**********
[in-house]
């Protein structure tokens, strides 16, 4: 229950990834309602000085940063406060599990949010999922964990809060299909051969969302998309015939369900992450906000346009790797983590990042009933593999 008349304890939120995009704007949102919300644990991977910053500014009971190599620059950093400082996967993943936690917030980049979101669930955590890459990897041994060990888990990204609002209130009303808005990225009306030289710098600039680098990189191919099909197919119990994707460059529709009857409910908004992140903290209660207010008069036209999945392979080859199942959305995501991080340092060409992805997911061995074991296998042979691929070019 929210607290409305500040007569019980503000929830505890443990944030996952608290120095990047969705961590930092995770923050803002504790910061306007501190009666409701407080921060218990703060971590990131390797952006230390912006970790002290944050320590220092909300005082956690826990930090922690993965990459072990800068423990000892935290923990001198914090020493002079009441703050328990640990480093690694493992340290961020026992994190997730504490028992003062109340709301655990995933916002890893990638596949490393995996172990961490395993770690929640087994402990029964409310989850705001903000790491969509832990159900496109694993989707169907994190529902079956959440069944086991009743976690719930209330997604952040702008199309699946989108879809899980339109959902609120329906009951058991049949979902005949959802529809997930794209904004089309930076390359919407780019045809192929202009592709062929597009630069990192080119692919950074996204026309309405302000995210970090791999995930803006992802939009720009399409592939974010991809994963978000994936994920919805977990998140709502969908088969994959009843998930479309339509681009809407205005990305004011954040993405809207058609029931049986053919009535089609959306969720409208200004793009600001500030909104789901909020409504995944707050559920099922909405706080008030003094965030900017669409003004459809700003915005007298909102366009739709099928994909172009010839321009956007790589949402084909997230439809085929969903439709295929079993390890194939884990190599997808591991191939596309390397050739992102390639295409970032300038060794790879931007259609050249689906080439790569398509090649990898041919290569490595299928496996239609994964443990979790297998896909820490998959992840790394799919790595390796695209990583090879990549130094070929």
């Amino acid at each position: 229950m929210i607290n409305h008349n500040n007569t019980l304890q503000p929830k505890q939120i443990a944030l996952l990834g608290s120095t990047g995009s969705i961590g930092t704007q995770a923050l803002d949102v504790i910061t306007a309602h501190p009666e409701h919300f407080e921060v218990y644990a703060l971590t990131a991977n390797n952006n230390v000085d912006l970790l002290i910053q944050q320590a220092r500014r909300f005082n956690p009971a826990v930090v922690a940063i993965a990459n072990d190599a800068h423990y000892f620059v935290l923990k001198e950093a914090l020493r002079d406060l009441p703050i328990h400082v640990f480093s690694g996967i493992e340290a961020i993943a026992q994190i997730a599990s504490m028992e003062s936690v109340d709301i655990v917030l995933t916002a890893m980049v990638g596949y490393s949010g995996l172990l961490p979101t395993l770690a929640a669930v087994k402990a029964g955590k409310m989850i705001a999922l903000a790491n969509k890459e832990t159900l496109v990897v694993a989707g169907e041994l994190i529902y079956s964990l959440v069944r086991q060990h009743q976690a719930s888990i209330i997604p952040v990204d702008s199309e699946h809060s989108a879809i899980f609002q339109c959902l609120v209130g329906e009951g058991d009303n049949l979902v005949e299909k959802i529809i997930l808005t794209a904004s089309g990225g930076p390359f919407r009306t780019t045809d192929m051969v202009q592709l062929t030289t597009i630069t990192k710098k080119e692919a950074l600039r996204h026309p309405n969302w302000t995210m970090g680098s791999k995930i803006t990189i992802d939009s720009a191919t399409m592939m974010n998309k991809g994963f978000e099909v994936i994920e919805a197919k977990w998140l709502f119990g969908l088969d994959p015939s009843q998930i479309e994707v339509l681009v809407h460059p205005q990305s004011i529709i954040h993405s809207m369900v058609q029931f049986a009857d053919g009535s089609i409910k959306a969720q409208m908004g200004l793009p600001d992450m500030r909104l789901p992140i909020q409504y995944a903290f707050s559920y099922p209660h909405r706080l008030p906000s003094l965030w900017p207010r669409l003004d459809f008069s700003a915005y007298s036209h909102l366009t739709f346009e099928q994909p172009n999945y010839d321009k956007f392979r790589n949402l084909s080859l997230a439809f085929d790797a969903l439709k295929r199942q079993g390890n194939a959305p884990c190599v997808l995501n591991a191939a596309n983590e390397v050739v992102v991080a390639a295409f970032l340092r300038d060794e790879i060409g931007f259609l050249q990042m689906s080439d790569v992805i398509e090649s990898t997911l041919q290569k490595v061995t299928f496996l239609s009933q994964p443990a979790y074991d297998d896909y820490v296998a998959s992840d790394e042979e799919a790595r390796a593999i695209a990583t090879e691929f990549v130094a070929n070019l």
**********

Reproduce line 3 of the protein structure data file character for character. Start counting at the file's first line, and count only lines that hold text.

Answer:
């Amino acid at each position: 229950m929210i607290n409305h008349n500040n007569t019980l304890q503000p929830k505890q939120i443990a944030l996952l990834g608290s120095t990047g995009s969705i961590g930092t704007q995770a923050l803002d949102v504790i910061t306007a309602h501190p009666e409701h919300f407080e921060v218990y644990a703060l971590t990131a991977n390797n952006n230390v000085d912006l970790l002290i910053q944050q320590a220092r500014r909300f005082n956690p009971a826990v930090v922690a940063i993965a990459n072990d190599a800068h423990y000892f620059v935290l923990k001198e950093a914090l020493r002079d406060l009441p703050i328990h400082v640990f480093s690694g996967i493992e340290a961020i993943a026992q994190i997730a599990s504490m028992e003062s936690v109340d709301i655990v917030l995933t916002a890893m980049v990638g596949y490393s949010g995996l172990l961490p979101t395993l770690a929640a669930v087994k402990a029964g955590k409310m989850i705001a999922l903000a790491n969509k890459e832990t159900l496109v990897v694993a989707g169907e041994l994190i529902y079956s964990l959440v069944r086991q060990h009743q976690a719930s888990i209330i997604p952040v990204d702008s199309e699946h809060s989108a879809i899980f609002q339109c959902l609120v209130g329906e009951g058991d009303n049949l979902v005949e299909k959802i529809i997930l808005t794209a904004s089309g990225g930076p390359f919407r009306t780019t045809d192929m051969v202009q592709l062929t030289t597009i630069t990192k710098k080119e692919a950074l600039r996204h026309p309405n969302w302000t995210m970090g680098s791999k995930i803006t990189i992802d939009s720009a191919t399409m592939m974010n998309k991809g994963f978000e099909v994936i994920e919805a197919k977990w998140l709502f119990g969908l088969d994959p015939s009843q998930i479309e994707v339509l681009v809407h460059p205005q990305s004011i529709i954040h993405s809207m369900v058609q029931f049986a009857d053919g009535s089609i409910k959306a969720q409208m908004g200004l793009p600001d992450m500030r909104l789901p992140i909020q409504y995944a903290f707050s559920y099922p209660h909405r706080l008030p906000s003094l965030w900017p207010r669409l003004d459809f008069s700003a915005y007298s036209h909102l366009t739709f346009e099928q994909p172009n999945y010839d321009k956007f392979r790589n949402l084909s080859l997230a439809f085929d790797a969903l439709k295929r199942q079993g390890n194939a959305p884990c190599v997808l995501n591991a191939a596309n983590e390397v050739v992102v991080a390639a295409f970032l340092r300038d060794e790879i060409g931007f259609l050249q990042m689906s080439d790569v992805i398509e090649s990898t997911l041919q290569k490595v061995t299928f496996l239609s009933q994964p443990a979790y074991d297998d896909y820490v296998a998959s992840d790394e042979e799919a790595r390796a593999i695209a990583t090879e691929f990549v130094a070929n070019l």